Why? There are many reasons but let’s talk about one. For the longest time, we function as if there were two categories of Christians. If you accepted Christ as your Saviour and say the sinner’s prayer, you were saved. You had Christ in your life. You would go to heaven when you died. You attend church, listen to sermon, sing songs, don’t smoke or drink. You are a respectable Christian. But if you were really serious about your faith, you would then commit yourself to spiritual disciplines, radically serve others. You would sacrifice comforts and do serious stuffs like reading the Bible regularly and actively lead others to Christ. If you were really serious about the Christian faith you would become a disciple. Mentoring others is a pastor’s job. Or a covenant group leader’s job. But disciples-making is an optional add-on for ordinary Christians. It’s only for those who are a bit over the top… You have an option.

But there’s something seriously wrong and unbiblical about this understanding. Jesus says: Go make disciples. It’s not optional. He didn’t say: “Go make converts. Or go make consumers. If they are interested, maybe they can move on to be my follower.” As a result of this, we have a kind of flabby, nominal, bare minimum, maintenance mode kind of Christianity where converts never graduate to be a disciple. (Rwanda) But you can’t have Jesus as Savior if he is not also your Lord. Your Master. Yes, we are saved by grace alone, and therefore we do not earn God’s favor through works. But that doesn’t mean that grace is cheap. It doesn’t mean that holiness is optional. It doesn’t mean that discipleship come easy. It takes effort, discipline, sacrifice, counting the cost. It takes dead-serious effort empowered by the Holy Spirit. At the heart of the Christian faith is our relationship with a Christ who says: Whoever wants to be my disciple must deny themselves and take up their cross and follow me. For whoever wants to save their life will lose it, but whoever loses their life for me and for the Gospel will save it. (Mark 8:34-35 NIV)

For some of us here, Jesus is calling you to give up all that you are in exchange for all that He is. You’ve been searching and seeking… but He has already come to seek for you and gave his life for you. And Jesus says: “Let go of what’s holding you and follow me. Learn from me. You can’t find life if you don’t lose it. If you lose a self-absorbed life, you find true life”.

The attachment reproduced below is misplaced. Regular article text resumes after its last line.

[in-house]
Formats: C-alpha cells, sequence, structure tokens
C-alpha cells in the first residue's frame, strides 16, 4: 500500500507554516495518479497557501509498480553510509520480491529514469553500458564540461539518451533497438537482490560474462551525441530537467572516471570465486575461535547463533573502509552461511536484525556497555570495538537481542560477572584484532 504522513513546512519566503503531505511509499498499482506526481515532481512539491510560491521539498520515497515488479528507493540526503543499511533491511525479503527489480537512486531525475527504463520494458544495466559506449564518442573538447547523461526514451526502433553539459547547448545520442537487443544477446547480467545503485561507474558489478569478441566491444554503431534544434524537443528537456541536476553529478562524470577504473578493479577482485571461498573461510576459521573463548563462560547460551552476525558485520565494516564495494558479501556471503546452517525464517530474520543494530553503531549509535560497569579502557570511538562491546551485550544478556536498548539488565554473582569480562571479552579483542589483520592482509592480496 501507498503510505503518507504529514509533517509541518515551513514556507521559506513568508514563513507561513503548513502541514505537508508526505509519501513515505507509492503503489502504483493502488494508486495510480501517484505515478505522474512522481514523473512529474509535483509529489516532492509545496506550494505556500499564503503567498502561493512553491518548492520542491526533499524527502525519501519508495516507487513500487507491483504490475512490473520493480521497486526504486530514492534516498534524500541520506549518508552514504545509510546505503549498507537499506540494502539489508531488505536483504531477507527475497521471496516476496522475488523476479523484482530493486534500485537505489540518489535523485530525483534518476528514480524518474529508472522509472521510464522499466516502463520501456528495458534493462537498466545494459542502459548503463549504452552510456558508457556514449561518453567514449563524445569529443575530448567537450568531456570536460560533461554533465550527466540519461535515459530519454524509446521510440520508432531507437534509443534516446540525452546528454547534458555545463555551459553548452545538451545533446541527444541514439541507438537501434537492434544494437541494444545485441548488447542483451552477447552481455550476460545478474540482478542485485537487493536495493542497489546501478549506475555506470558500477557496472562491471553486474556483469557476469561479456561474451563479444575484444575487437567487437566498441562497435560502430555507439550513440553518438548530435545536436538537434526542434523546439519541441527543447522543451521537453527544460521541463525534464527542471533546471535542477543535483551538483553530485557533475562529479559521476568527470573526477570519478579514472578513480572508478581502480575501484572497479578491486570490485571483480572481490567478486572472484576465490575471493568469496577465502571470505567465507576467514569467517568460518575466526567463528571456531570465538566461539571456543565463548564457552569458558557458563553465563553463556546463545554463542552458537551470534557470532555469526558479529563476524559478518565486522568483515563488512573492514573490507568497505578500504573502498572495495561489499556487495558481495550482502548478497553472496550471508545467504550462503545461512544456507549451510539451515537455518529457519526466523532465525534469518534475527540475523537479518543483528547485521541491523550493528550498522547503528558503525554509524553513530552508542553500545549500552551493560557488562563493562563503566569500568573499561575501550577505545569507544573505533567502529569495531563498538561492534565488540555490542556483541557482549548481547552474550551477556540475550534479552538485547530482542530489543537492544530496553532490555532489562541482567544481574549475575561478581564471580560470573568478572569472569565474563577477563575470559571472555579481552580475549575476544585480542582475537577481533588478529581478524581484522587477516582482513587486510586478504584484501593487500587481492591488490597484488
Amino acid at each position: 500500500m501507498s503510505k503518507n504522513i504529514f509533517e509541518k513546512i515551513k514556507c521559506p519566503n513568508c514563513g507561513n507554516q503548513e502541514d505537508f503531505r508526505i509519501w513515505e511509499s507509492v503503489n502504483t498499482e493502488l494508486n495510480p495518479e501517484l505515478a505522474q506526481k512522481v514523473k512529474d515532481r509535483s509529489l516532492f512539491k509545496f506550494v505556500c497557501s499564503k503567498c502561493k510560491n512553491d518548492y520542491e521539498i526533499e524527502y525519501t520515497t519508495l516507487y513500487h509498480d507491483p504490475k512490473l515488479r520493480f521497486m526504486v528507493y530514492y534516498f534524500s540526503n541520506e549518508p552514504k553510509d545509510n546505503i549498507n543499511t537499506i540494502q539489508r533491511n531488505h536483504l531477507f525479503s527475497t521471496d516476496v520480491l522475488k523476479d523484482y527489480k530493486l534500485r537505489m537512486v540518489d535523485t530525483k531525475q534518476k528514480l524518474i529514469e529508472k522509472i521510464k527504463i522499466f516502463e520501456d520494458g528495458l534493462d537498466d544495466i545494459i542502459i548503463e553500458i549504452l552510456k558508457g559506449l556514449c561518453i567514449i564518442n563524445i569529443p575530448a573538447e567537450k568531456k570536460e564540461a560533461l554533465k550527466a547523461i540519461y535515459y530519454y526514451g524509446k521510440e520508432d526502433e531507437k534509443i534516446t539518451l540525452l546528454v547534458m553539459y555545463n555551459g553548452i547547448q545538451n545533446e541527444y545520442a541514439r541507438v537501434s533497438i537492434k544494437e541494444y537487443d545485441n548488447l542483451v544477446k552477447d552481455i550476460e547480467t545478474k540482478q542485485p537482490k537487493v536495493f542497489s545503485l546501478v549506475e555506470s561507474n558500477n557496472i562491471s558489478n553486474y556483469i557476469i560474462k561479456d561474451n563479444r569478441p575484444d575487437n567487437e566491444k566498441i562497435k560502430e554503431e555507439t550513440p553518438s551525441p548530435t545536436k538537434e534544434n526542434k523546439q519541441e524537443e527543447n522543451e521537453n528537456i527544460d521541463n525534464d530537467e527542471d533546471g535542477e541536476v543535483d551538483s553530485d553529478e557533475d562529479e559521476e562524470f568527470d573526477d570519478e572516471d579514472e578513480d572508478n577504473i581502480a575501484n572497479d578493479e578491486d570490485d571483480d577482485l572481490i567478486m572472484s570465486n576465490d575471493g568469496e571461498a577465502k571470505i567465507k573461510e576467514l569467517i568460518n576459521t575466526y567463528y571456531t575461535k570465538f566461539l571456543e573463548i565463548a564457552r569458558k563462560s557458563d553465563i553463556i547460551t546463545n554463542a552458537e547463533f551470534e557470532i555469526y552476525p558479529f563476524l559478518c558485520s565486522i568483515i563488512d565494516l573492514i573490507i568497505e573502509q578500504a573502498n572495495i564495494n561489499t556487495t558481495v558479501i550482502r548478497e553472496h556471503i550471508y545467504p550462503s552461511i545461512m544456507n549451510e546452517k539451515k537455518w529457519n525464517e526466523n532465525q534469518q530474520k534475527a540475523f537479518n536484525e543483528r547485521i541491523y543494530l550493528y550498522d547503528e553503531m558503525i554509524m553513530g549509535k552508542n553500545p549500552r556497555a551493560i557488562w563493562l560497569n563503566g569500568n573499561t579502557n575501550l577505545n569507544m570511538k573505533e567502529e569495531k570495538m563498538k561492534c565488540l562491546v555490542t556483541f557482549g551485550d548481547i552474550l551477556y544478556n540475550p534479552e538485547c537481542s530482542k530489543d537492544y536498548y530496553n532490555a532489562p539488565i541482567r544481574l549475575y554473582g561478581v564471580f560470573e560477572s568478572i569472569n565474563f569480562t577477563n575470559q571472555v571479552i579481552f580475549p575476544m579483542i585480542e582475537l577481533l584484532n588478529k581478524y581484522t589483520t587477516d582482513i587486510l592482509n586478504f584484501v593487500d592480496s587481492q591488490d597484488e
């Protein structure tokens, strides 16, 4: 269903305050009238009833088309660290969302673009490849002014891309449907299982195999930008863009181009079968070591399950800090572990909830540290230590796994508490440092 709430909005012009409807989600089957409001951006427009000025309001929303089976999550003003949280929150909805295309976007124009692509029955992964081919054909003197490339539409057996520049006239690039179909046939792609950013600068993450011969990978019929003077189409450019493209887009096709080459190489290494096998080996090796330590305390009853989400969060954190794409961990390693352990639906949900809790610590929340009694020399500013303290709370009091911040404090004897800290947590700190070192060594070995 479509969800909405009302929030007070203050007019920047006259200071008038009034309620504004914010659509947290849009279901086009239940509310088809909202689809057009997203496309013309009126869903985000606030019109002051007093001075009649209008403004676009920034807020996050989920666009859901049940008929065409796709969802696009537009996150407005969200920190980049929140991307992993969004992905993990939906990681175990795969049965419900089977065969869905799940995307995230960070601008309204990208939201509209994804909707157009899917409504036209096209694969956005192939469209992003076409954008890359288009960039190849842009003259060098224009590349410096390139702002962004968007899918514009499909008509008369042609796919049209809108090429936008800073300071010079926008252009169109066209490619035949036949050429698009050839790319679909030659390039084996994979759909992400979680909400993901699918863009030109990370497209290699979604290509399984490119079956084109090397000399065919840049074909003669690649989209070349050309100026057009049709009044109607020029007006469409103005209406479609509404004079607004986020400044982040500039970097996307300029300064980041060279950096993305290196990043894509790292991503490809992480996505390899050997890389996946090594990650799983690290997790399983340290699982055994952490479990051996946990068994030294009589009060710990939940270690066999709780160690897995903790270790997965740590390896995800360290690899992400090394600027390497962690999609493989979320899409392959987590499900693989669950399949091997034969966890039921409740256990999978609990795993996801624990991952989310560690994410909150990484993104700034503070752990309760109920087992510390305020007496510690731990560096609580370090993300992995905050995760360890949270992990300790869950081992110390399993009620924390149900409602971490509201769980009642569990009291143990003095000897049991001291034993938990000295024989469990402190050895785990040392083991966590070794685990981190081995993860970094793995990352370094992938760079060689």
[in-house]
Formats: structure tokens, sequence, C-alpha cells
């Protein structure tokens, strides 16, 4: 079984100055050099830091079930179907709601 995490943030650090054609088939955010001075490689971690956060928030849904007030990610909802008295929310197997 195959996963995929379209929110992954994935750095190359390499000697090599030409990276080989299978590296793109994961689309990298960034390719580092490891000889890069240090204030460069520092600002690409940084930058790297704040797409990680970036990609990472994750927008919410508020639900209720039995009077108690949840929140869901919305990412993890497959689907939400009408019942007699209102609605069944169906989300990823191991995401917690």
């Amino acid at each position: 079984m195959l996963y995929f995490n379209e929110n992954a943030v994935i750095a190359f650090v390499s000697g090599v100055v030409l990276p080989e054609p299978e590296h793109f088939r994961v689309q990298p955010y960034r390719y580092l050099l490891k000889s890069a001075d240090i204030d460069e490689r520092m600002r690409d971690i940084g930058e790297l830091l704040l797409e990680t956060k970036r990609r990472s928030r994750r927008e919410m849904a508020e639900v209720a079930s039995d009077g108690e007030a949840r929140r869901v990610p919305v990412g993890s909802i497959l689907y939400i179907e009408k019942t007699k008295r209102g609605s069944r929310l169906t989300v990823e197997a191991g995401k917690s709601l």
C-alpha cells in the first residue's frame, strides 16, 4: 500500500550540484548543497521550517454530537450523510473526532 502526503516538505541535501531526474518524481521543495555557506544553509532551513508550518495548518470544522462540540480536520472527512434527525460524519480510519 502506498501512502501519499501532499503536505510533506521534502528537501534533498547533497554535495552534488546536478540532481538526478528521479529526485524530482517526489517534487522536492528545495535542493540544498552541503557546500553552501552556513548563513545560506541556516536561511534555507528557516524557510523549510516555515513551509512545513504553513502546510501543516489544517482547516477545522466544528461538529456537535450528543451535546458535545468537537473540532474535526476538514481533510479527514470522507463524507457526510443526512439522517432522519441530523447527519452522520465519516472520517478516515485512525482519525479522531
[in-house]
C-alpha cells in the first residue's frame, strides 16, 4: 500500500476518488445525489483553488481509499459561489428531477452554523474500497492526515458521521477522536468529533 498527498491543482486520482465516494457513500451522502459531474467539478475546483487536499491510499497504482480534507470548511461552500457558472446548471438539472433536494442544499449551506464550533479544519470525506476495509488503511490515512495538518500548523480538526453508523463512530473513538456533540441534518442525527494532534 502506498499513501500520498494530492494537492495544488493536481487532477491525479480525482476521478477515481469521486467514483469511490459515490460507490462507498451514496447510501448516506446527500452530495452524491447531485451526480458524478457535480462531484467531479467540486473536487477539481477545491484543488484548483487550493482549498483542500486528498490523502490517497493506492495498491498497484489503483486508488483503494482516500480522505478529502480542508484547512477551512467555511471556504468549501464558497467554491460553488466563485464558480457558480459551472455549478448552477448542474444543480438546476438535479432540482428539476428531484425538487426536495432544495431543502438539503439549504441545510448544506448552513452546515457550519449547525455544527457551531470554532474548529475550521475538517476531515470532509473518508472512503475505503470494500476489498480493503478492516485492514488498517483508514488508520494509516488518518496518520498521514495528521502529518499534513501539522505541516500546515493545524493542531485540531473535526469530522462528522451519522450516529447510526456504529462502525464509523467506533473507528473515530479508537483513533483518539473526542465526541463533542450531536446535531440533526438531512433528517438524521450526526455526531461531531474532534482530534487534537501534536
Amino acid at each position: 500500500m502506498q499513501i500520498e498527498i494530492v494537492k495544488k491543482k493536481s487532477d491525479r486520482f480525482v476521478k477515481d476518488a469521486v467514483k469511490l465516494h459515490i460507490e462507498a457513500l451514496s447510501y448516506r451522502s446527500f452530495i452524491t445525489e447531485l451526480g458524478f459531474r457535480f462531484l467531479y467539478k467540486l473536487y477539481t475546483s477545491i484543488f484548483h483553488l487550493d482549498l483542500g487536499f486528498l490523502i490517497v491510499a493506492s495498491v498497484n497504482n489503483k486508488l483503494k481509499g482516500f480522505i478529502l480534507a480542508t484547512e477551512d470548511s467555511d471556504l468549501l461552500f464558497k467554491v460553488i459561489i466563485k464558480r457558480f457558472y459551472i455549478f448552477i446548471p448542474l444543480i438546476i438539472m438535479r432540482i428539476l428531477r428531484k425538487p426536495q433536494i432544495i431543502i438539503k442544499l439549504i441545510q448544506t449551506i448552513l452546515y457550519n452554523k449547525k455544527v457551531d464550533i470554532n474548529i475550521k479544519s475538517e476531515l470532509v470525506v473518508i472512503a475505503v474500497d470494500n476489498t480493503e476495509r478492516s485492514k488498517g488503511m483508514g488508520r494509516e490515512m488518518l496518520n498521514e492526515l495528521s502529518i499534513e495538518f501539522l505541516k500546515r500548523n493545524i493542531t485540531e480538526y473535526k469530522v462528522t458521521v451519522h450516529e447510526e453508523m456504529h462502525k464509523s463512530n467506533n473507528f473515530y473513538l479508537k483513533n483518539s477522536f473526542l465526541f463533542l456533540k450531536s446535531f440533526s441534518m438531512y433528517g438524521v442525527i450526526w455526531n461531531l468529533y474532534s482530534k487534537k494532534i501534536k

For some of us here, whether you like it or not, you are already a disciple and discipler in some ways. If you really trust in Jesus, you would listen, obey and follow Him. The command to make disciples is not an optional upgrade.

But be careful… If we are a leader, we need to keep in mind that these are not OUR disciples. “Gabriel is my disciple, you cannot talk to him”. We become controlling and possessive. There is only one ultimate Master… one Teacher and that’s Jesus… But He chooses to involve us. So our role is to help people to follow Him by being a follower ourselves. Imitate me as I imitate Christ, Paul says. It takes humility to be a discipler and it takes humility to be a disciple. Your spiritual growth will be forever stunted if your attitude is like I don’t need to learn from anyone. I’m self-sufficient. It’s God and me – I don’t need anyone else. I have my sermon podcasts and books. But that’s not how discipleship works.

So what does the word “disciple” really mean? It basically means a learner, a student. Perhaps a better word is: an apprentice. An apprentice learns a skill, a trade from the master by practicing with him and observing him at work for years. There is close personal relationship.

And you can see this in how Jesus made disciples. He called His disciples so that they might be with Him, to be in a relationship with Him. He instructs them in the way of His kingdom (Sermon on the mount), He corrects and rebukes them when they messed up, He delegates responsibilities to them and sends them out two by two to preach the gospel, He trains them on what to do when they were rejected or when they were well received… then when they returned from their assignment, He debriefed them and rejoiced with them. When a disciple sinned and denied him 3 times, He restored him. He lived with them as they travel and serve people together.

Think about what it means if we are to follow Jesus’ way of making disciples. I’d rather not confront people when they sin. People will not like me very much and I want to be liked. But from Jesus, I realize that I need to create an atmosphere of open, honest feedback giving permission for others to speak the truth in love so that we could help each other grow in Christ.

Community: Baptizing them in the name of the Father, Son and Holy Spirit.

The second command in The Great Commision is to “baptize” – this act of being immersed in water signifies us dying to the old way of life and rising again in newness of life. There’s a new priority. It signifies that we give up sin and live in relationship with the Triune God (Father, Son and Spirit). At the heart of God is interpersonal relationship, mutual self giving in the Trinity. Through baptism, we are now incorporated, adopted and grafted into the family of Christ...  into the body of Christ… into the people of God… into the community of disciples. 

Jesus didn’t leave behind an empire or a monument or a book. He chose 12 disciples, invested His time in them and trained and equipped them. It’s no coincidence that he chose twelve persons. The King is reconstituting the people of God (the 12 tribes of Israel) around Himself… They learn the truth and live out the truth together in community. Stanley Hauerwas: God’s truth is credible to the world only when it sees a community shaped by the truth. If the gospel is to be heard, it must also be seen.